Posts Tagged ‘Kyle Hendricks’

The Myth of Greg Maddux, the Soft Tosser

Tuesday, March 4th, 2014

Since Andrew Cashner, no high ceiling starting pitching prospects both succeeded in the upper minors and eventually debuted with the Cubs. They have, however, had a variety of pitching prospects with mediocre fastball velocity, but good control, or at least reported good control. From Nick Struck to Chris Rusin, this tradition is now being held up by Kyle Hendricks. With Jake Arrieta likely not ready for the start of the season, some call for Hendricks to get a shot at a spot in the rotation to start the season, despite Hendricks only starting six Triple A games.

The back end of this tradition, however, always involves the proponents of the soft tossing prospects arguing, “but Greg Maddux didn’t throw hard!”

In some ways that statement is correct. Maddux never threw 95, and spent the last 6 or 7 years of his career with his fastball velocity slowly creeping from the high 80s to the mid 80s. But prior to his decline, Maddux threw a 92 mile per hour fastball. A 92 mile per hour fastball with fantastic movement and pinpoint control and command.

The four elements of a fastball are velocity, movement, control and command. On the 20-80 scouting scale, Maddux’s velocity through his prime was a 55-60, solidly above average, and the movement, command and control were all 70s to 80s.

So, first of all, comparing guys who throw 89-90 to in prime Maddux is inaccurate. There’s a big difference between 89 and 92.

Second, comparing a guy who has above average to good control in the minors to the pitcher with the greatest combination of pitch movement and control in the history of baseball is a disservice to the young pitcher.

I’m rooting for Hendricks. He could be a solid, cost controlled back end of the rotation piece. But let’s allow him to be that before we start comparing him to one of the greatest pitchers, if not the greatest pitcher, of most of our lifetimes.

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Three Up, Three Down

Friday, May 3rd, 2013

(Through games of 5/1, minimum of 50 PAs for hitters, 20 innings pitched for pitchers)

Three Up

Pierce Johnson, RHP
Age 21, Single A
5 GS, 24.2 IP, 2.92 ERA, 25 Ks, 7 BBs, 0 HRs, 2.39 FIP
9.12 K/9, 2.55 BB/9, 0 HR/9

Of the pitchers in the Cubs system, if anyone was going to speed through the organization it was going to be Pierce Johnson. A 2012 draftee with good stuff who fell from a mid-first round grade in the 2012 draft to the sandwich round due to a forearm strain, Johnson has recovered from a rough first start (2.1 IP, 5 ER) to be excellent in his four starts since (22.1 IP, 2 ER). He’s as likely as anyone to get a quick promotion, especially as a college starter who just has not been challenged by Midwest League hitters in 4 of his 5 starts.

Logan Watkins, 2B/Utility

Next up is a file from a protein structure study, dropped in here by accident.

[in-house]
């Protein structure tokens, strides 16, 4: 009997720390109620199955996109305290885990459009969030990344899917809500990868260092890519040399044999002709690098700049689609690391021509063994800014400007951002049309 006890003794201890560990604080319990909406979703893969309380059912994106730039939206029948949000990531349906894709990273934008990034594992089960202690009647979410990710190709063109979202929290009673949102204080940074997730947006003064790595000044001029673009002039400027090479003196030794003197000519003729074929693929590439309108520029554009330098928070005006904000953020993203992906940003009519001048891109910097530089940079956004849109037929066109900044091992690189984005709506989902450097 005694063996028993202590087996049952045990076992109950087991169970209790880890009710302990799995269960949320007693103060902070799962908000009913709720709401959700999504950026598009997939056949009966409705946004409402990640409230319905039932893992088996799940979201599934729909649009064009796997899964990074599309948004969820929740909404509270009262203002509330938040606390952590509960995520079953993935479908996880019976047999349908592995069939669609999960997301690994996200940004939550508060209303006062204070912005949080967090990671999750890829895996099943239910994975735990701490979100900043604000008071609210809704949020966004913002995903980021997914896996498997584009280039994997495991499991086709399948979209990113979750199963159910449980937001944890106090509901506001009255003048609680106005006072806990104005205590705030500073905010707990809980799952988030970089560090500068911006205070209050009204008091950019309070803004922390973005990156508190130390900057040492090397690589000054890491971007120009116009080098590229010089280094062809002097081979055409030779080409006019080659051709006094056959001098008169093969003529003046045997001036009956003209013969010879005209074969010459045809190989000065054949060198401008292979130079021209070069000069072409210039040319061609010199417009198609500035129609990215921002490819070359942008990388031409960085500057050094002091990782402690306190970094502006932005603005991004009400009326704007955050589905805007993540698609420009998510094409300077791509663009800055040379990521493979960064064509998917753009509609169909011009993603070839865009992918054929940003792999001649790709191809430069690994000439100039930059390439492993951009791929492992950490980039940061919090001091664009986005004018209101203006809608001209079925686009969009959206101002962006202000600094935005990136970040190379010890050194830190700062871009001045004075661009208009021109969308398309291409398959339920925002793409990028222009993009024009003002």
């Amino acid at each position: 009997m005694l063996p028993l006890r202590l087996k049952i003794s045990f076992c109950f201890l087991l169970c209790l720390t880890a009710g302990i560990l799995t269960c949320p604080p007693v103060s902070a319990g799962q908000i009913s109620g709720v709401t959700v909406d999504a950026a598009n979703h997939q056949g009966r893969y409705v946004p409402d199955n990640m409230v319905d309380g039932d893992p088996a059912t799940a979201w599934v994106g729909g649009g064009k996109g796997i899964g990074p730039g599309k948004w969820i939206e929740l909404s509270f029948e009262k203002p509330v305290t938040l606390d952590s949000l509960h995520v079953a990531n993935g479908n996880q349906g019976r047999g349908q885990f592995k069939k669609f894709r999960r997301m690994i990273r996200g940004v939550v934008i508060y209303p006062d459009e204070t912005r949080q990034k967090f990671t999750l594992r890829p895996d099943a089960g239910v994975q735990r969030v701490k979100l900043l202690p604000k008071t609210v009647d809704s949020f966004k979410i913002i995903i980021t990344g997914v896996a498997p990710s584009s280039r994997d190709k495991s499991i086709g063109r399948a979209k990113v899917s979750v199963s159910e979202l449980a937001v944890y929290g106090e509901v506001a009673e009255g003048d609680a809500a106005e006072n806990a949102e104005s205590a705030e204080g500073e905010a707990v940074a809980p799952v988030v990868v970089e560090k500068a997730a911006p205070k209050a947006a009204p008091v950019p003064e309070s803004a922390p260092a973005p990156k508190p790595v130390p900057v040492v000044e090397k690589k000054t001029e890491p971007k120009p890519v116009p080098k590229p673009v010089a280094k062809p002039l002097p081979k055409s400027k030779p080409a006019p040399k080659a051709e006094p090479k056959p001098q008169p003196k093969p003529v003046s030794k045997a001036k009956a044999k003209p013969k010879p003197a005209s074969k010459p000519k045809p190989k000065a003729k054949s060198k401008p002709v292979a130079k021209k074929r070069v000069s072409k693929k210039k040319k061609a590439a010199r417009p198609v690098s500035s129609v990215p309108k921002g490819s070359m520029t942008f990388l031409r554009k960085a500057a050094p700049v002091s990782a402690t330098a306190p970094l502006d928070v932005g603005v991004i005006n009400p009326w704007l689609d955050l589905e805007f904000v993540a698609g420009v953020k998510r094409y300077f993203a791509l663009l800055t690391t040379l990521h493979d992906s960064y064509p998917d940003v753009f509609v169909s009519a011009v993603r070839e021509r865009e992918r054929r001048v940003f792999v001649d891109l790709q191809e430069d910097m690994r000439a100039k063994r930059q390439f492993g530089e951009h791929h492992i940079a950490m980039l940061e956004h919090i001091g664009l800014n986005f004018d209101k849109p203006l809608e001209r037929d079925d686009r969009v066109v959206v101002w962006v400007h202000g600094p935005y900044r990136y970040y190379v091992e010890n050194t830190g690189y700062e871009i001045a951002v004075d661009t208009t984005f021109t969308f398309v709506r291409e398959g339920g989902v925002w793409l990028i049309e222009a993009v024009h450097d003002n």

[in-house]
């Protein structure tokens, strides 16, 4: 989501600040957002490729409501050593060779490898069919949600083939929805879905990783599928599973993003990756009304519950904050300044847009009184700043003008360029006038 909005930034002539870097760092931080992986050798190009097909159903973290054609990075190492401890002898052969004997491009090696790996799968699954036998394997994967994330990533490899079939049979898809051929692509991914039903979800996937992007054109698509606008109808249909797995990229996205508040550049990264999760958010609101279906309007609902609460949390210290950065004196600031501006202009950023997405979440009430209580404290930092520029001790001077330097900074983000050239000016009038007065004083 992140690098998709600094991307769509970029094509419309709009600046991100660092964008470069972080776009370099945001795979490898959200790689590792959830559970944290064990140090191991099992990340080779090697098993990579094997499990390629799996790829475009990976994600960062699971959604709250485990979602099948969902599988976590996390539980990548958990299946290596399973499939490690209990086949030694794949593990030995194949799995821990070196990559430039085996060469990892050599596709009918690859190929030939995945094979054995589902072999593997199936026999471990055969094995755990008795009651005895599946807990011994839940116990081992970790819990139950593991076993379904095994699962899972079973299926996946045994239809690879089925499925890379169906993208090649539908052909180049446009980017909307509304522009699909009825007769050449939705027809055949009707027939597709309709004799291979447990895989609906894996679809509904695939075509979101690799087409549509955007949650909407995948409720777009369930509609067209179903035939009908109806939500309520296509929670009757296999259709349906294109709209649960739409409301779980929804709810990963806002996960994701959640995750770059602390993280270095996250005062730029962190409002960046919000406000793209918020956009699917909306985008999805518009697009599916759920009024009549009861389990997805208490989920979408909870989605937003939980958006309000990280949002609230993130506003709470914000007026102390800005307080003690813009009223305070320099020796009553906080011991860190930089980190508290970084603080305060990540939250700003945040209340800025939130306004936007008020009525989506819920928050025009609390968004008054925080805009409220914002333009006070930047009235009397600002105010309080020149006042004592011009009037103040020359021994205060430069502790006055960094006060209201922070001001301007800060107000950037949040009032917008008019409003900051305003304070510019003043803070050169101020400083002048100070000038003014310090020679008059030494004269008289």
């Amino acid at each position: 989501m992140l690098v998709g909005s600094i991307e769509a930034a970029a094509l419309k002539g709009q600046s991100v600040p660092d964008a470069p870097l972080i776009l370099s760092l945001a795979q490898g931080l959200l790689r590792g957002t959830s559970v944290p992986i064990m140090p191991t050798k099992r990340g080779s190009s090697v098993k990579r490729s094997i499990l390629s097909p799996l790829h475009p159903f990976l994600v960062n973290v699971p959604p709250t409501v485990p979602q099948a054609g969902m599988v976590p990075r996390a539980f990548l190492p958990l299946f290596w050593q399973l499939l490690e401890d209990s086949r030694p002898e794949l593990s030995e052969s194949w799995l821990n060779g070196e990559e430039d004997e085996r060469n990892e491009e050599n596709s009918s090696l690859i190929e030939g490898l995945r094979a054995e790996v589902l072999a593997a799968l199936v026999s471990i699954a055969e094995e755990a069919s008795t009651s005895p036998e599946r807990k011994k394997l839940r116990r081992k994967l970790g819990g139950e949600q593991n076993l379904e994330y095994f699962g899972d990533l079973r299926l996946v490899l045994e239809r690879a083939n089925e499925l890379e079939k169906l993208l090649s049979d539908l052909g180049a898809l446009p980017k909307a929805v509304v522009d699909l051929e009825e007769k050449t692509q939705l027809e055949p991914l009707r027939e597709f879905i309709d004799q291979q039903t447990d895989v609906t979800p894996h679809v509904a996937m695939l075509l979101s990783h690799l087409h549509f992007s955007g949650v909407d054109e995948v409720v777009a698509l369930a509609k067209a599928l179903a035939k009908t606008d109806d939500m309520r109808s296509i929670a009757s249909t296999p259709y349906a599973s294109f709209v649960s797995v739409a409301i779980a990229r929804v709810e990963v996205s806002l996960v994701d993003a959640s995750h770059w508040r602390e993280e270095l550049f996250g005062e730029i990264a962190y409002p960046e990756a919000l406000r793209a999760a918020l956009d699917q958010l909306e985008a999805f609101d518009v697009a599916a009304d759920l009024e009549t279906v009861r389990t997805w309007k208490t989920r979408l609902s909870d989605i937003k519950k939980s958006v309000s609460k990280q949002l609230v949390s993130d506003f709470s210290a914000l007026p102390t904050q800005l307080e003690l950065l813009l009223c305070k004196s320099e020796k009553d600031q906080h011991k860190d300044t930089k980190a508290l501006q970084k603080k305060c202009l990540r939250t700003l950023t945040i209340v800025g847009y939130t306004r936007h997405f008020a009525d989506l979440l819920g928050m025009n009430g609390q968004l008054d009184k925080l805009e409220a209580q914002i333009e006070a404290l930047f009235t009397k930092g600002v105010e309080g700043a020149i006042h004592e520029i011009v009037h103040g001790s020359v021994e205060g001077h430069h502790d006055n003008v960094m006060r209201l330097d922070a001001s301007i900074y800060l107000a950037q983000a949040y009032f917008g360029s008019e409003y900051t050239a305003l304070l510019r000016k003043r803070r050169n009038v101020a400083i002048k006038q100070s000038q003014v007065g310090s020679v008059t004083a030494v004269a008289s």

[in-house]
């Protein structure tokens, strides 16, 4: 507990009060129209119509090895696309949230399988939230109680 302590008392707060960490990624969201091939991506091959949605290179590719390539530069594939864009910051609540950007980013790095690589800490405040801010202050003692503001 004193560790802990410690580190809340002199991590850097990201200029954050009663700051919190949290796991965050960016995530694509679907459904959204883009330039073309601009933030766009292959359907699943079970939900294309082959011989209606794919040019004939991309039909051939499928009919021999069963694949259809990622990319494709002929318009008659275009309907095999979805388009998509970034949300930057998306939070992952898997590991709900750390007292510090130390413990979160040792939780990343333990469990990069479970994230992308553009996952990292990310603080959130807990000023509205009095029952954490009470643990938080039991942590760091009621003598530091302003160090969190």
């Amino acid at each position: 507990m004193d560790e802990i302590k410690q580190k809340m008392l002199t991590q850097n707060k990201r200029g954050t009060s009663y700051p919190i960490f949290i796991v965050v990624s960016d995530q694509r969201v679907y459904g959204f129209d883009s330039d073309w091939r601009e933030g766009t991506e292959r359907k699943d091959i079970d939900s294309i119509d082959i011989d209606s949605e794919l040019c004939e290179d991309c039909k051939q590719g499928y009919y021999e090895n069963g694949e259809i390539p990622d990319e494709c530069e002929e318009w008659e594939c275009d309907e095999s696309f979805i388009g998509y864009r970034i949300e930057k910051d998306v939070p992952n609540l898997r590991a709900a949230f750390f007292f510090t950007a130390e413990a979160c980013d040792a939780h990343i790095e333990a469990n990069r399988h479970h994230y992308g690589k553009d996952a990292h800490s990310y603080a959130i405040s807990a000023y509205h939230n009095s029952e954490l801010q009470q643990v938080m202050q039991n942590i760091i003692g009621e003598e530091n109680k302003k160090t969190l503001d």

Age 23, Triple A
.279/.436/.465, .901 OPS, 9 XBH
21.8% BB, 24.5% K, .386 BABIP

We’ve discussed Watkins a fair bit heading into the season, but he has more than lived up to his reputation for getting on base in his first crack at the Pacific Coast League. He’s still fitting that role as someone who could either be a replacement for Darwin Barney should the Cubs decide to trade the second baseman, or be a left handed utility hitting utility player. Think a left handed Mark DeRosa, but with better defense and less power.

Kyle Hendricks, RHP
Age 23, Double A
5 GS, 26 IP, 3.12 ERA, 23 Ks, 8 BBs, 1 HR, 2.85 FIP
7.96 K/9, 2.77 BB/9, 0.35 HR/9

Hendricks was the lesser of the prospects who was traded from Texas for Ryan Dempster. While the larger piece in the Cubs received in that trade, Christian Villanueva, has struggled so far, Hendricks has been very good. Hendricks is a control and command pitcher, with five pitches he can throw for strikes. His fastball tops out around 90, so he’s not the sort of power pitcher with top of the rotation stuff, but he might have enough stuff to go along with the good control to be a solid back end of the rotation option in a year or two.

Three Down

Brett Jackson, OF
Age 24, Triple A
.219/.315/.406, .721 OPS, 6 XBH
9.5% BB, 32.4% K, .316 BABIP

Jackson’s been struggling through some foot injuries, so I’m not yet completely writing him off. But the strikeout rate hasn’t come down at all from last season, and he’s running out of time for that to happen.

Marco Hernandez, SS
Age 20, Single A
.240/.266/.320, .586 OPS, 5 XBH
2.5% BB, 17.7% K, .290 BABIP

Hernandez had a brief stint in Peoria last season before Javier Baez came up, and hit miserably. He’s hitting nearly as poorly this year. The two pluses Hernandez has are that he is still young and can handle shortstop defensively, but he’s going to have to start hitting soon or he won’t be a prospect anymore.

Taiwan Easterling, OF
Age 24, Advanced A
.213/.294/.311, .605 OPS, 4 XBH
10.3% BB, 29.4% K, .300 BABIP

Easterling is an outfielder with a bunch of physical gifts, but as a 24 year old in Advanced A he needs to start turning those gifts into on the field production very soon. Odds are this is the beginning of the end of Easterling’s marginal prospecthood.

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